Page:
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A Low-Cost, Durable, Combined Ultrasound and Fluoroscopic Phantom for Cervical Transforaminal Injections
  1. Imanuel R. Lerman, MD, MS*,
  2. Dmitri Souzdalnitski, MD, PhD and
  3. Samer Narouze, MD, MS
  1. From the *Massachusetts General Hospital, Boston, MA;
  2. AnesthesiologyInstitute, Department of Pain Medicine, Cleveland Clinic Foundation, Cleveland,OH; and
  3. Center for Pain Medicine, Summa Western Reserve Hospital, Cuyahoga Falls, OH.
  1. Address correspondence to: Imanuel R. Lerman, MD, MS, Massachusetts General Hospital, Department of Anesthesiology Critical Care and Pain Medicine, 55 Fruit St. Boston MA (e-mail: irlerman{at}


Background This technical report describes a durable, low-cost, anatomically accurate, and easy-to-prepare combined ultrasound (US) and fluoroscopic phantom of the cervical spine. This phantom is meant to augment training in US- and fluoroscopic-guided pain medicine procedures.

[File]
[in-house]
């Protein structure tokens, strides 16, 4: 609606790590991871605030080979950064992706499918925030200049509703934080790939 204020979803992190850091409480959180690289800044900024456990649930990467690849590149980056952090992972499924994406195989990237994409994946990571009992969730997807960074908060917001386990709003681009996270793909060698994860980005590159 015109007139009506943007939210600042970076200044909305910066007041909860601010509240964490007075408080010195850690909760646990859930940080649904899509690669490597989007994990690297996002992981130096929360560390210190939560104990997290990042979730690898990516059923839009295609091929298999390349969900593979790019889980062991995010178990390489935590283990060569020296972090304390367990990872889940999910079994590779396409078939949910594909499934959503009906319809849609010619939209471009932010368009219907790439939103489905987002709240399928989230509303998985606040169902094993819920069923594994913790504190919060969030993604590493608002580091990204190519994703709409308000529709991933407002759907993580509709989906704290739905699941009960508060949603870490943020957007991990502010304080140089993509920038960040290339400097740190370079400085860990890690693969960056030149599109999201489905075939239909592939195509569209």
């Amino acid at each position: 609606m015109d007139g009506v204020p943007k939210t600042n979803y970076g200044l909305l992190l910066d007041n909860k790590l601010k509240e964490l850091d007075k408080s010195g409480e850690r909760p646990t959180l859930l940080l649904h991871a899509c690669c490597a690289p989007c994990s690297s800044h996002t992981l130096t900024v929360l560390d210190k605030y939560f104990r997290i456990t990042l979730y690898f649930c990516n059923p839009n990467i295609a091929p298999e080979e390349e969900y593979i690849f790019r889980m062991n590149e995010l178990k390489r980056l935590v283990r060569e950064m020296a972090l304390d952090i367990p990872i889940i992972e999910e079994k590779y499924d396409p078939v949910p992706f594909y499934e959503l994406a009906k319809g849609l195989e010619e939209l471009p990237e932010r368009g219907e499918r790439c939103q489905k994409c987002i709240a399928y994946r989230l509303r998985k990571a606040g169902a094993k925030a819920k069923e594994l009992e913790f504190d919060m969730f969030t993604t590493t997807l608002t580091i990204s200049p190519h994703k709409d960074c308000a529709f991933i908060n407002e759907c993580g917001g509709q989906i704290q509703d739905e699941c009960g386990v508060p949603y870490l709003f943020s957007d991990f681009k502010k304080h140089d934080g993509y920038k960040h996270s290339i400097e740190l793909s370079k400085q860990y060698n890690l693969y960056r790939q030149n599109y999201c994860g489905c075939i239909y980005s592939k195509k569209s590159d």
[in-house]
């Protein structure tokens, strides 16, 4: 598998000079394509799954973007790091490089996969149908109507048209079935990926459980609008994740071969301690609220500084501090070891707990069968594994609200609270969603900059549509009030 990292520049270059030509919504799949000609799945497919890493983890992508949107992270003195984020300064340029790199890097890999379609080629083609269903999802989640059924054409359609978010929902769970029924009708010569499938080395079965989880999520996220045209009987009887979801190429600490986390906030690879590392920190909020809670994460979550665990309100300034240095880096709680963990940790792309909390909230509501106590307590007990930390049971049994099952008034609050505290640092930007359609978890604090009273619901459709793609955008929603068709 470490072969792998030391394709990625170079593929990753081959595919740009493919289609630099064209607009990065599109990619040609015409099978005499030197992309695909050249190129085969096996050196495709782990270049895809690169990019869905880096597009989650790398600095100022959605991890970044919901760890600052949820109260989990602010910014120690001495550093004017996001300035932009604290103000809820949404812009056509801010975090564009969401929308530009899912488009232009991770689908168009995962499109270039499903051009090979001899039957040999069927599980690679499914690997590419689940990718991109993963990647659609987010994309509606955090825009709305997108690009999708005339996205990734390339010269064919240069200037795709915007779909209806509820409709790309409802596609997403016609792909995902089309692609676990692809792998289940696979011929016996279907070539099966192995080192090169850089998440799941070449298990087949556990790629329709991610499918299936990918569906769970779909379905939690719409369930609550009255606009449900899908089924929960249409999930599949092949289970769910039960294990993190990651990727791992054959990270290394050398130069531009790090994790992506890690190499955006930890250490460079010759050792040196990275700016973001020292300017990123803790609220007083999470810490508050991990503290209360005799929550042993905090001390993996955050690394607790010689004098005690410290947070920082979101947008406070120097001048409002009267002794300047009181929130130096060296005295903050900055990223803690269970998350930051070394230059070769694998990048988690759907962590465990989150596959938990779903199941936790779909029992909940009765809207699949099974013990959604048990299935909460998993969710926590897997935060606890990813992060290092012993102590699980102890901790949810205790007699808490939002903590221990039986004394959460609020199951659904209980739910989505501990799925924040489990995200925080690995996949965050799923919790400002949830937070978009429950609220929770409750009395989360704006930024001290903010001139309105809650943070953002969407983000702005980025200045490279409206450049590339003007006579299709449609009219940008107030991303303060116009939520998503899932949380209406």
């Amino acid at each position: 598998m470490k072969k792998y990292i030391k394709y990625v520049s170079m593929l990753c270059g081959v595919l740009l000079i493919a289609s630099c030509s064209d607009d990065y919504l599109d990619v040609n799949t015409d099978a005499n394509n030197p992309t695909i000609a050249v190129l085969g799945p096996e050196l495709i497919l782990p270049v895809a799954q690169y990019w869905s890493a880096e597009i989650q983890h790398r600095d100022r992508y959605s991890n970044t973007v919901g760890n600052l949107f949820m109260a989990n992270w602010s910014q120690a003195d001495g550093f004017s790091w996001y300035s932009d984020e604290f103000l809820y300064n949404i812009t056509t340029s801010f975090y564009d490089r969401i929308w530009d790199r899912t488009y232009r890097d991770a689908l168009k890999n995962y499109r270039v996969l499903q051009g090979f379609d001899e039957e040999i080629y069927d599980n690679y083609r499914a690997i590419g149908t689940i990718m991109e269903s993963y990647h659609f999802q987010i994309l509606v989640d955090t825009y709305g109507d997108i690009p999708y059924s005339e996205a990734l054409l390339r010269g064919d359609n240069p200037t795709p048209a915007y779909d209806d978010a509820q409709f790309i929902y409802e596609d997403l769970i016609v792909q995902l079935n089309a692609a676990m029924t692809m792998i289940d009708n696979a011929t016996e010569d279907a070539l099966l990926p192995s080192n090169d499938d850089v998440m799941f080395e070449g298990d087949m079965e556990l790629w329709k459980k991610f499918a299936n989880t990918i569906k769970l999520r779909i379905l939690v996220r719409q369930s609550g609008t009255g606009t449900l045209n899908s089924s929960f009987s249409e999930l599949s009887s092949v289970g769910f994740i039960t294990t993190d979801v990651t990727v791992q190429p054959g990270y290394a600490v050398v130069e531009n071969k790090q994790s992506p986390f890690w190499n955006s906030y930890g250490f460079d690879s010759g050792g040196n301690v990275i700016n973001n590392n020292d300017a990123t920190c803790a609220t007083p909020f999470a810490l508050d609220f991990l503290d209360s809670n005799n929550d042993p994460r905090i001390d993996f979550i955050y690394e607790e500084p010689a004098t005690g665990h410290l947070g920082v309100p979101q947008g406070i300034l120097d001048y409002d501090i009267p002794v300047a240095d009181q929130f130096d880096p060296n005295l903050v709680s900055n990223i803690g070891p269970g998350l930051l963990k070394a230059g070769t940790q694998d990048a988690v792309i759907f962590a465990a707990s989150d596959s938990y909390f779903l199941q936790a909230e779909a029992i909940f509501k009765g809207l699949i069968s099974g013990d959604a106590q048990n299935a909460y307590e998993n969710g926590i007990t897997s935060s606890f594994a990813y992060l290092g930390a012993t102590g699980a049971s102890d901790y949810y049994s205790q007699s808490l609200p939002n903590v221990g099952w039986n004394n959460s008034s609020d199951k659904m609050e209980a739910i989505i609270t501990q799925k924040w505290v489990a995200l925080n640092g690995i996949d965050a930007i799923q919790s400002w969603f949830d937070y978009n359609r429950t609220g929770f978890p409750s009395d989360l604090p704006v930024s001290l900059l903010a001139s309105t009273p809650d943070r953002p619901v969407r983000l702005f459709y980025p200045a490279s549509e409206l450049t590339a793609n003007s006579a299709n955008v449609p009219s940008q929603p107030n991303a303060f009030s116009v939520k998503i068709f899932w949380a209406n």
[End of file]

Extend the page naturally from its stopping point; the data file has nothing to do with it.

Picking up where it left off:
Methods The combined US and fluoroscopic phantom (CUF-P) is prepared from commercially available liquid plastic that is ordinarily used to prepare synthetic fishing lures. The liquid plastic is heated and then poured into a metal canister that houses an anatomical cervical spine model. Drops of dark purple dye are added to make the phantom opaque. After cooling, tubing is attached to the CUF-P to simulate blood vessels.

Results The CUF-P accurately simulates human tissue by imitating both the tactile texture of skin and the haptic resistance of human tissue as the needle is advanced. This phantom contains simulated fluid-filled vertebral arteries that exhibit pulsed flow under color Doppler US. Under fluoroscopic examination, the CUF-P–simulated vertebral arteries also exhibit uptake of contrast dye if mistakenly injected.

Conclusions The creation of a training phantom allows the pain physician to practice needle positioning technique while simultaneously visualizing both targeted and avoidable vascular structures under US and fluoroscopic guidance. This low-cost CUF-P is easy to prepare and is reusable, making it an attractive alternative to current homemade and commercially available phantom simulators.

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  • This study was supported by the Yale New Haven Hospital Resident Education Fund.

  • This information was presented as an abstract at the spring 2010 Annual ASRA Regional Anesthesia Pain Meeting, Toronto, Canada.